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Elevated reactive oxygen species (ROS) are linked to insulin resistance and islet dysfunction. Manganese superoxide dismutase (SOD2) is a primary defense against mitochondrial oxidative stress. To test the hypothesis that heterozygous SOD2 deletion impairs glucose-stimulated insulin secretion (GSIS) and insulin action, wild-type (sod2(+/+)) and heterozygous knockout mice (sod2(+/-)) were fed a chow or high-fat (HF) diet, which accelerates ROS production. Hyperglycemic (HG) and hyperinsulinemic-euglycemic (HI) clamps were performed to assess GSIS and insulin action in vivo. GSIS during HG clamps was equal in chow-fed sod2(+/-) and sod2(+/+) but was markedly decreased in HF-fed sod2(+/-). Remarkably, this impairment was not paralleled by reduced HG glucose infusion rate (GIR). Decreased GSIS in HF-fed sod2(+/-) was associated with increased ROS, such as superoxide ion. Surprisingly, insulin action determined by HI clamps did not differ between sod2(+/-) and sod2(+/+) of either diet. Since insulin action was unaffected, we hypothesized that the unchanged HG GIR in HF-fed sod2(+/-) was due to increased glucose effectiveness. Increased GLUT-1, hexokinase II, and phospho-AMPK protein in muscle of HF-fed sod2(+/-) support this hypothesis. We conclude that heterozygous SOD2 deletion in mice, a model that mimics SOD2 changes observed in diabetic humans, impairs GSIS in HF-fed mice without affecting insulin action.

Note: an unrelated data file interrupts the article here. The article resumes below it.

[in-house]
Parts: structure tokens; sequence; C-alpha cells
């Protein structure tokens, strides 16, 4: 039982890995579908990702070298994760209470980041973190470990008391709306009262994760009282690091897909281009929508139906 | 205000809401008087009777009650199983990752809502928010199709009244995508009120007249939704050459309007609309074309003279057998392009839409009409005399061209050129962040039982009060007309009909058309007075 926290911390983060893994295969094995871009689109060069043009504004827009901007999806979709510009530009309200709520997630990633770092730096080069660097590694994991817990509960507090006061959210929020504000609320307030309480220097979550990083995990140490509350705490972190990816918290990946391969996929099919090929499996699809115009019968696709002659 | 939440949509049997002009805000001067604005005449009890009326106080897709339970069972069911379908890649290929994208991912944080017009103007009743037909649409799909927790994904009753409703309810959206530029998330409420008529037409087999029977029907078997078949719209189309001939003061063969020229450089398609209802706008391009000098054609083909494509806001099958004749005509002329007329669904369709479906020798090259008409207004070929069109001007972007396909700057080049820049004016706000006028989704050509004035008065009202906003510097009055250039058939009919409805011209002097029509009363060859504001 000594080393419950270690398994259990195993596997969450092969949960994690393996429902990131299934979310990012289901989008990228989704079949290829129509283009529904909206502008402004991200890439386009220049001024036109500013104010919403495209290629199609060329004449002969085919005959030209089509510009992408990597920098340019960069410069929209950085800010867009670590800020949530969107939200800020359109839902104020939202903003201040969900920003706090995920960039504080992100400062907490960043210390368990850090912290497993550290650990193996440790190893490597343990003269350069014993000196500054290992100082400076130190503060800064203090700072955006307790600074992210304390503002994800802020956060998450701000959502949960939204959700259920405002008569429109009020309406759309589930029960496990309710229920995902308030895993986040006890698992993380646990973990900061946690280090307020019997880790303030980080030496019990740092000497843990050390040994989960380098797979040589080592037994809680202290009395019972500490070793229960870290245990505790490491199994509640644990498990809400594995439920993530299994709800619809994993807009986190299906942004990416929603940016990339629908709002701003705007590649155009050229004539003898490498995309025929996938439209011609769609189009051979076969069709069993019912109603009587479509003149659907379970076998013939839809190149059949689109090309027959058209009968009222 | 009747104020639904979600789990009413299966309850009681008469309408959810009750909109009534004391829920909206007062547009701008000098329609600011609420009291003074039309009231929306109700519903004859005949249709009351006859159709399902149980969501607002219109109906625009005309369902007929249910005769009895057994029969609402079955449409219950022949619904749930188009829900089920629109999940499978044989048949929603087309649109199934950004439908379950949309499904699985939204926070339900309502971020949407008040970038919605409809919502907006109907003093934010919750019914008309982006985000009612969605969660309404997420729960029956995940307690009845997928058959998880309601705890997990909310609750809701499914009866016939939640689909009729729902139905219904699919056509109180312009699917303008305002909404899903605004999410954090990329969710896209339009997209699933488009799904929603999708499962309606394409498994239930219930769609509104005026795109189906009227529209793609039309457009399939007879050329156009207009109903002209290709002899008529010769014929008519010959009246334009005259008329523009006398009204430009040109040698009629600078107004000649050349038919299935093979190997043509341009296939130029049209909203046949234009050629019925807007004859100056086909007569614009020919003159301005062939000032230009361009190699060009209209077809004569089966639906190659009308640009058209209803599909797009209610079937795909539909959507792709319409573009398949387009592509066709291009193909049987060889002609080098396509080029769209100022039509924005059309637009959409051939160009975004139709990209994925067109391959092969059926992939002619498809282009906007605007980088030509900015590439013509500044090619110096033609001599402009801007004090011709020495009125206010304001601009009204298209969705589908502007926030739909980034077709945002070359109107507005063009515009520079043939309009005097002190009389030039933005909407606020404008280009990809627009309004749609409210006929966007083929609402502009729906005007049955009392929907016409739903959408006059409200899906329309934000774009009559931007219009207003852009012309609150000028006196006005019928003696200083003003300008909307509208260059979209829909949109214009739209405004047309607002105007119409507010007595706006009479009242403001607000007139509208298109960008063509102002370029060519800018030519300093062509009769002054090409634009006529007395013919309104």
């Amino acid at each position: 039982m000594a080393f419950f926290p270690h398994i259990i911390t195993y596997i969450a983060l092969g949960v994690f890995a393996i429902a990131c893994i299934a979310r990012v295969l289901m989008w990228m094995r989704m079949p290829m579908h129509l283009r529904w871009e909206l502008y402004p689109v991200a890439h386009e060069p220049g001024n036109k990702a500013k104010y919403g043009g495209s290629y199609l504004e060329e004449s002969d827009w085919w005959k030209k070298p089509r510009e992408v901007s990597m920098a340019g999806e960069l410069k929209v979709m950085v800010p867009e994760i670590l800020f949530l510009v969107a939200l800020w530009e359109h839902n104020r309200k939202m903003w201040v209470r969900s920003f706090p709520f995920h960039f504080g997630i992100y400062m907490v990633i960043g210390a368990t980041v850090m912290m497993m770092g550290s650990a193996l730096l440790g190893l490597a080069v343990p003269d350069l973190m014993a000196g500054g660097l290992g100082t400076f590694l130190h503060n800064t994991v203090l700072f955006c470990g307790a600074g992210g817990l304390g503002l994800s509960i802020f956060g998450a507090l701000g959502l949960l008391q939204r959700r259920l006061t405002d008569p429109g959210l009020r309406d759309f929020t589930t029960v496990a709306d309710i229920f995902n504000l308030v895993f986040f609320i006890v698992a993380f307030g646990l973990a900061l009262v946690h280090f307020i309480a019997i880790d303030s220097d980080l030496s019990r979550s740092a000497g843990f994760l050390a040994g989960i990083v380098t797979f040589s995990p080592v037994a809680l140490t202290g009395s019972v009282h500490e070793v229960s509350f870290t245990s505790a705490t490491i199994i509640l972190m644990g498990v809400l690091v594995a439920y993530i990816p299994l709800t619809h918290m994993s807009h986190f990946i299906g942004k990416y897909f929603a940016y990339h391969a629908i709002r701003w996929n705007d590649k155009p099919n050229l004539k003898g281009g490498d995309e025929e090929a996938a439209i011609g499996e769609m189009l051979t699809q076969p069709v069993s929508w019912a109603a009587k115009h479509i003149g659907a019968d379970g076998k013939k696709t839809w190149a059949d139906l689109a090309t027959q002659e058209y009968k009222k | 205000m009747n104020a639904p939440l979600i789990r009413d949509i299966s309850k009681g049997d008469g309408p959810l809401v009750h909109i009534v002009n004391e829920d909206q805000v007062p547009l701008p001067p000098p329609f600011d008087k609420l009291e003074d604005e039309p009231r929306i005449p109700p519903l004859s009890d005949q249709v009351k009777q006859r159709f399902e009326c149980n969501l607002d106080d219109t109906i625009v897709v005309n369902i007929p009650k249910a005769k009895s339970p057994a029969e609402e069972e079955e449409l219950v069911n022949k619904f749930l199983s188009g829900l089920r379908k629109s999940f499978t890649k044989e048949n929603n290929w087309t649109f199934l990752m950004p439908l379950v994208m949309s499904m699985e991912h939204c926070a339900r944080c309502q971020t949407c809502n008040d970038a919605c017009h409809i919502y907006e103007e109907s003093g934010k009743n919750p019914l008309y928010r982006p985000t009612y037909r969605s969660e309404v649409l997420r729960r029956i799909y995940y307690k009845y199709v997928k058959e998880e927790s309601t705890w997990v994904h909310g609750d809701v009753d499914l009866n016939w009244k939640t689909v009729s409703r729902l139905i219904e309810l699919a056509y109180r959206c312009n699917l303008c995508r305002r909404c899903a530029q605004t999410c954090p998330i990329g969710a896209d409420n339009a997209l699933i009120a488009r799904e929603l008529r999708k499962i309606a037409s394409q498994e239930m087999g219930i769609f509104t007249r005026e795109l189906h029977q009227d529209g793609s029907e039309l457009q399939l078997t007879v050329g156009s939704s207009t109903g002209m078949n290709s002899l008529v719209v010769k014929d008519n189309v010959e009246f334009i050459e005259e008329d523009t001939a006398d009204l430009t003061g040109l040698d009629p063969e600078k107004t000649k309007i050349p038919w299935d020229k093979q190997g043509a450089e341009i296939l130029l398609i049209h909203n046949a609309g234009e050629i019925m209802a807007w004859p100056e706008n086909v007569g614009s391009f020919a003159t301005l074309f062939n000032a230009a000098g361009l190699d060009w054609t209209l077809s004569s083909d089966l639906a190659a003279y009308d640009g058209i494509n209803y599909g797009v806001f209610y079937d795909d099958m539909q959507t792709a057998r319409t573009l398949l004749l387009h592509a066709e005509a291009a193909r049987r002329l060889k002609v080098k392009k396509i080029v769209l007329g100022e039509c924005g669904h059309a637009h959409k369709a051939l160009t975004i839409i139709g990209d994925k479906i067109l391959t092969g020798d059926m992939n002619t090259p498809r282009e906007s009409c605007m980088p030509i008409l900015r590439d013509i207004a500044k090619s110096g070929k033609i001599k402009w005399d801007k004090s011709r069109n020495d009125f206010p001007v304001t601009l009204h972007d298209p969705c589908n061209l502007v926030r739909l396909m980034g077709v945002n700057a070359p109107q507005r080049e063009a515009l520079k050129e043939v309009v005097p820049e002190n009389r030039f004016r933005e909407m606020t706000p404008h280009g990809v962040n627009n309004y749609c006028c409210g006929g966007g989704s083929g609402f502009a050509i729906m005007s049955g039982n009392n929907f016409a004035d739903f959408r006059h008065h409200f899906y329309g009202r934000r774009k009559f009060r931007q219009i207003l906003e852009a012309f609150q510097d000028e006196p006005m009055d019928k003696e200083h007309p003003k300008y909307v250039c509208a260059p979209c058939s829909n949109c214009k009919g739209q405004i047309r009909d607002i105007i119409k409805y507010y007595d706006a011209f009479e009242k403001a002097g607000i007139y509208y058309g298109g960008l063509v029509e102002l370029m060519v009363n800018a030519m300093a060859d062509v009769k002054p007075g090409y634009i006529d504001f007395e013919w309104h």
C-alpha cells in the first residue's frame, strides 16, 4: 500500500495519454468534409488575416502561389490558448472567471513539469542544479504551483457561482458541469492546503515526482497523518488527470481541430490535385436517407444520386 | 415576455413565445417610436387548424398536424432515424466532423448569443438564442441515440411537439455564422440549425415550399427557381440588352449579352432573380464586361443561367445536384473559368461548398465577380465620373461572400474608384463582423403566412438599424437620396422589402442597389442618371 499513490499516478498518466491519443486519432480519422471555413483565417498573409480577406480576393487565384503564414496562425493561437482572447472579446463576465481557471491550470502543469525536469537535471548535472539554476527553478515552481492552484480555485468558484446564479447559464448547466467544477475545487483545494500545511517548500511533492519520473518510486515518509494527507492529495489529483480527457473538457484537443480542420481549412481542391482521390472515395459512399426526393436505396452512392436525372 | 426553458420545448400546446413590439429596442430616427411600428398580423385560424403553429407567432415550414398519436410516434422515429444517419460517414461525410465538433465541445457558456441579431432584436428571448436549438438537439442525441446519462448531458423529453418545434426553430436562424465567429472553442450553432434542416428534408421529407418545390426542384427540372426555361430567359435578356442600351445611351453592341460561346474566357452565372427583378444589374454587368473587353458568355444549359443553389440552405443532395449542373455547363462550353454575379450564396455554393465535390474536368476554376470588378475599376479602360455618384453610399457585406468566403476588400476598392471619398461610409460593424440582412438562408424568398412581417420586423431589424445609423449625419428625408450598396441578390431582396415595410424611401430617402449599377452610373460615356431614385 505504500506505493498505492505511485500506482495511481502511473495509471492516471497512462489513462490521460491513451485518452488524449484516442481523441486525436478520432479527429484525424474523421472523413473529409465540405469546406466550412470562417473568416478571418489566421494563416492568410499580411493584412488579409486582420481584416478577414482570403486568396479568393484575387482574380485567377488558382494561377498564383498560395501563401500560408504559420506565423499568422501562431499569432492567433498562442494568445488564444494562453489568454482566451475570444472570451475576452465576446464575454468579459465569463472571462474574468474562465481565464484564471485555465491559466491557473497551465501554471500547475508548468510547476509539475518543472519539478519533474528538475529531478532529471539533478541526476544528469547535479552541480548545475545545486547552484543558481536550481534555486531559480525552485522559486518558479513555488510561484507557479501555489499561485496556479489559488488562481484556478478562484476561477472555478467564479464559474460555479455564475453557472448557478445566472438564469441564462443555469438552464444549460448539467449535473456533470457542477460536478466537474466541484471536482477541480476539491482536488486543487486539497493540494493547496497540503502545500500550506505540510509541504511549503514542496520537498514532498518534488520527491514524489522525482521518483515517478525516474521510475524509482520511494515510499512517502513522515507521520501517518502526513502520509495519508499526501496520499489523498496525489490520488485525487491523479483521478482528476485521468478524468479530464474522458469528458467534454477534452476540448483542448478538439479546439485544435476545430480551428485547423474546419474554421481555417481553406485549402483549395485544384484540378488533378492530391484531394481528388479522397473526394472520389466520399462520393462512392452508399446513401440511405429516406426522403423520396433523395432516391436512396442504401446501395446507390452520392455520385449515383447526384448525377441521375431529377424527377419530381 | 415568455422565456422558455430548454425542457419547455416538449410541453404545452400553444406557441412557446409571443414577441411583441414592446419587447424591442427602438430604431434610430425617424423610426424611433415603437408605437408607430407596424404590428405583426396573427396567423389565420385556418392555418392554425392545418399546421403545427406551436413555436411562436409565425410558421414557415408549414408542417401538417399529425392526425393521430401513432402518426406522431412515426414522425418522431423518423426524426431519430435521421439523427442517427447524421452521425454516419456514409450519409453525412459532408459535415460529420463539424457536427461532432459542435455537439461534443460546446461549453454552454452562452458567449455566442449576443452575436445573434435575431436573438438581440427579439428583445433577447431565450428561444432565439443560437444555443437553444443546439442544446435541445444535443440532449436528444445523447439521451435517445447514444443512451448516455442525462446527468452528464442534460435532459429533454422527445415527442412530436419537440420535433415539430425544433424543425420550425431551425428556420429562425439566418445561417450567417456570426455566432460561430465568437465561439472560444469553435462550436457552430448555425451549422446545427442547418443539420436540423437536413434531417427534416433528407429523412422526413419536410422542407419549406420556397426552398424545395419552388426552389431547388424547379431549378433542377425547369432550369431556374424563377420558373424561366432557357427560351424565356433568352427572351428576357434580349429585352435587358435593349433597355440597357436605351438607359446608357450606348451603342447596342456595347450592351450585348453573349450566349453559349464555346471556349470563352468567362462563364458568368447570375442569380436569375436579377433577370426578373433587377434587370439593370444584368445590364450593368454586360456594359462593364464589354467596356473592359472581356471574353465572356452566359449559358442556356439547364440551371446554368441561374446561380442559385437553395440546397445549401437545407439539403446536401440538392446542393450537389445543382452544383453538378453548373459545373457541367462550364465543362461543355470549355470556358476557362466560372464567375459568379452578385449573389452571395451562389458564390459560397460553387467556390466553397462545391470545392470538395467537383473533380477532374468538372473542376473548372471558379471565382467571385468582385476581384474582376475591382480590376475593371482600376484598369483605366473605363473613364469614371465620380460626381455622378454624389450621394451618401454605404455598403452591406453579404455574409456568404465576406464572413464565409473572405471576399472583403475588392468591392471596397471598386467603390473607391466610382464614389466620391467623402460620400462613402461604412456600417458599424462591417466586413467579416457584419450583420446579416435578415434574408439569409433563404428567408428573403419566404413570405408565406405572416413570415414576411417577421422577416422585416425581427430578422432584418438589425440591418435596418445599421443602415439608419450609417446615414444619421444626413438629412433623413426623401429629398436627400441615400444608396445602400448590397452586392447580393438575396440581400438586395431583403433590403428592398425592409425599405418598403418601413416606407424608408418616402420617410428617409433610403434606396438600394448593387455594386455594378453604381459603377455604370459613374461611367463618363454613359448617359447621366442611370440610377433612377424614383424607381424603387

© 2014 by the American Diabetes Association. Readers may use this article as long as the work is properly cited, the use is educational and not for profit, and the work is not altered.